While hibiscus tea can be a healthy addition to most diets when consumed in moderation, the "best" frequency can vary based on individual health considerations and lifestyle factors. Someone who is generally healthy and not pregnant can consume between 1-2 cups a day.

Who should you avoid hibiscus tea?

  • People with Blood Pressure Concerns: If you have hypertension and are on medication, or if you have low blood pressure, it's important to monitor how hibiscus tea affects you. Its blood pressure-lowering effects can be beneficial for some, but it might pose risks for others, especially in higher quantities.
  • People Who are Prgnant of Trying to Conceive: Due to its potential effects on estrogen levels and menstruation, women who are pregnant, trying to conceive, or breastfeeding are often advised to avoid hibiscus tea.
  • Taking Medication: If you're taking medications, especially those that affect blood pressure, liver enzymes, or diabetic medications, it's wise to consult with a healthcare provider.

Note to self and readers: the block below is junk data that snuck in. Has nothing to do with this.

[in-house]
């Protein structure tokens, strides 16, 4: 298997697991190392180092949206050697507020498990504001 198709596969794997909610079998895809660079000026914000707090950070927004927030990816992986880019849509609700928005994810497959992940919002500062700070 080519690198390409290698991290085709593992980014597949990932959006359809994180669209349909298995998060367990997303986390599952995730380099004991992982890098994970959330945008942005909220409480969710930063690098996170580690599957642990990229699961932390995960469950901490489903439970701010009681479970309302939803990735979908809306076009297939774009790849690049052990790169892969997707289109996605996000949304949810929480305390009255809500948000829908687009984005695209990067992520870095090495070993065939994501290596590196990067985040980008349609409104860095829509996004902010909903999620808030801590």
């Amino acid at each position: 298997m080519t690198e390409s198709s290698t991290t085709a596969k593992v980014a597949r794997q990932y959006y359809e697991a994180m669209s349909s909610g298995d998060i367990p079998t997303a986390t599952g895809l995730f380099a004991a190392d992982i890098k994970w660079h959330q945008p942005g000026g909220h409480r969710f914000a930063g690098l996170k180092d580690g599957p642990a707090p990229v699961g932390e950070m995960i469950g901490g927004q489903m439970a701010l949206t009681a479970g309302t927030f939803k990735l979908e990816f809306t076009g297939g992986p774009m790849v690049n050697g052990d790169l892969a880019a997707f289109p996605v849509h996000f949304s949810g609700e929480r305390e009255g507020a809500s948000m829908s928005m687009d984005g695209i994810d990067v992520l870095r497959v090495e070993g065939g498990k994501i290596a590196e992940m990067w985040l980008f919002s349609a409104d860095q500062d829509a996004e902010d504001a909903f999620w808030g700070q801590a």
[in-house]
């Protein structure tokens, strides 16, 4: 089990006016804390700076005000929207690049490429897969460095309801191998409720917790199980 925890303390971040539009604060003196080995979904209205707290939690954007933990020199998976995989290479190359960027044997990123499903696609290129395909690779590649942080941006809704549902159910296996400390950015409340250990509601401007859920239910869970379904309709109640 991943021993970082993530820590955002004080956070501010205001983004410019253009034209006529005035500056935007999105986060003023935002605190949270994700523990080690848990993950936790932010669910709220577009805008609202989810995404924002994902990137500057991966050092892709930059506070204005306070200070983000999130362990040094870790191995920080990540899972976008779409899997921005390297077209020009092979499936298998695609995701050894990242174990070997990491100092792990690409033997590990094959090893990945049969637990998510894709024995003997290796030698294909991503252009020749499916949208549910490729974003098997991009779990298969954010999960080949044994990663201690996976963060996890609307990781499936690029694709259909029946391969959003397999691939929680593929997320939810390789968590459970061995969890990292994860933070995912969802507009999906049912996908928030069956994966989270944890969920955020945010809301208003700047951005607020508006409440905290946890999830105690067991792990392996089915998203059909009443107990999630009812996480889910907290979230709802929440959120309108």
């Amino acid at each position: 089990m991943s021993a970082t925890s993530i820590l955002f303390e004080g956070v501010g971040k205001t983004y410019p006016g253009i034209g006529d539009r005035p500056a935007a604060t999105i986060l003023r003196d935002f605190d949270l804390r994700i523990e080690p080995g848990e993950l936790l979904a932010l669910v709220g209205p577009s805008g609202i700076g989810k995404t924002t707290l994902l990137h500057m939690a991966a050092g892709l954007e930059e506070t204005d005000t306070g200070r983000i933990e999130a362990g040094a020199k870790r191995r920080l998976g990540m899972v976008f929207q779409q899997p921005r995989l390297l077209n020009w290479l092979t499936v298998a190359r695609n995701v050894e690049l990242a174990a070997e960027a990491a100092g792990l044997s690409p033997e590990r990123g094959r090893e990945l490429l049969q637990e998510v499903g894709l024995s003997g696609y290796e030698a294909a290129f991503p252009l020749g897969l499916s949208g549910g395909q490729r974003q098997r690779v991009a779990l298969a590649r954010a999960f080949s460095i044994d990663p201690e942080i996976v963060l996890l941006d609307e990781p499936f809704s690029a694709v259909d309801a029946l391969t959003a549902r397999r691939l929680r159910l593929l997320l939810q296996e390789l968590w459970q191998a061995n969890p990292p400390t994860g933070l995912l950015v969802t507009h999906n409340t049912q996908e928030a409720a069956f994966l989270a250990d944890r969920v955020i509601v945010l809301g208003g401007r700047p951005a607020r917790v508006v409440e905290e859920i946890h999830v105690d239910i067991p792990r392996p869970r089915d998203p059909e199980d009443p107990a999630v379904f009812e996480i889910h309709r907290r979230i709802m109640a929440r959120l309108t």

Chamomile Tea for Hormone Balance

chamomile tea for hormone balance

Chamomile tea, derived from the chamomile flower, is an all-time classic and widely consumed herbal tea known for its calming effects. It's part of the Asteraceae plant family, and there’s more to it than just its relaxing effect.

What are the Benefits of Chamomile Tea?

Chamomile has several well documented benefits:

Can Chamomile Tea Help with Menstrual Cramps?

Chamomile tea, with its anti-spasmodic and anti-inflammatory properties, is a natural way to soothe menstrual cramps by relaxing the uterus muscles and reducing inflammation. It not only eases the pain but also enhances overall comfort during periods while promoting relaxation to help with mood swings and irritability.